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Wednesday Poetry Prompts: 306

A few updates: First, Market Mondays will resume next week. I was excited by that new feature, but then my grandfather passed away later on the same day, which completely drained away my time and attention. Second, I've started receiving selections from the screening readers for the April PAD Challenge.

For today's prompt, write a childhood poem. My first thought is that this could be a poem about your own childhood, but also maybe someone else's. I wasn't thinking of a childish poem or poem with children in it, but I suppose both are fair game when considering childhood, aren't they? As usual, I expect you to make of this prompt what you will--and have fun!

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Build an Audience for Your Poetry!

Build an Audience for Your Poetry tutorial

Learn how to find more readers for your poetry with the Build an Audience for Your Poetry tutorial! In this 60-minute tutorial, poets will learn how to connect with more readers online, in person, and via publication.

Poets will learn the basic definition of a platform (and why it’s important), tools for cultivating a readership, how to define goals and set priorities, how to find readers without distracting from your writing, and more!

Click to continue.

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Here's my attempt at a Childhood Poem:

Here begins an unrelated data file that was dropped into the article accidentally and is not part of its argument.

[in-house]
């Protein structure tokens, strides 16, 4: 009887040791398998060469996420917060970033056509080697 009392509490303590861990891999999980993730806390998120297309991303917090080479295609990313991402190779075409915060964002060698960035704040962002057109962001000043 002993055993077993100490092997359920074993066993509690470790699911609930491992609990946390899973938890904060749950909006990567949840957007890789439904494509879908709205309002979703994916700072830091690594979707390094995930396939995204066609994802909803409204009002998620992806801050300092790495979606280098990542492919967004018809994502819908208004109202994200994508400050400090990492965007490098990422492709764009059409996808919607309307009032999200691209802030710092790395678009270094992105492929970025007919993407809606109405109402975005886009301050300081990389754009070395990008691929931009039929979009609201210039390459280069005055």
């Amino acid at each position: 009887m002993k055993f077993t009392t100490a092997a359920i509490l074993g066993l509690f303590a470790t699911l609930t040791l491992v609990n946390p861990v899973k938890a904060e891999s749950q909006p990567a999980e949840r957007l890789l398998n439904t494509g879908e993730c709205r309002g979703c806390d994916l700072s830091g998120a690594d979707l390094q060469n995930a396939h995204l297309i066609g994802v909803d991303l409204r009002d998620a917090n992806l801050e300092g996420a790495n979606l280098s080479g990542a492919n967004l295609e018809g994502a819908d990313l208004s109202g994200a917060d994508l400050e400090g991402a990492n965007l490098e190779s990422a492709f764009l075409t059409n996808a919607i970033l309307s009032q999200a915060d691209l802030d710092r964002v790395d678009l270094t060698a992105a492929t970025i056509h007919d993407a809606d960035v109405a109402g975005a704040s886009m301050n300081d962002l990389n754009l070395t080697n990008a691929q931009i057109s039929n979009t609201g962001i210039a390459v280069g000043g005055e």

"florence"

this street seemed so much longer
in my memory & these homes
housed so many children
& i was one & i was one

we'd run next door & across
the street with our toy guns &
imaginations running wild
& spinning into the future

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Robert Lee Brewer is Senior Content Editor of the Writer’s Digest Writing Community, which means he maintains this blog, edits a couple Market Books (Poet’s Market and Writer’s Market), writes a poetry column for Writer’s Digest magazine, leads online education, speaks around the country on publishing and poetry, and a lot of other fun writing-related stuff.

roberttwitterimage

He used to ride his bike without any hands (or helmet), play a million variations of tag, and dream of jumping on a train and riding it to wherever the tracks would lead. And he’s the author of Solving the World’s Problems.

Follow him on Twitter @RobertLeeBrewer.

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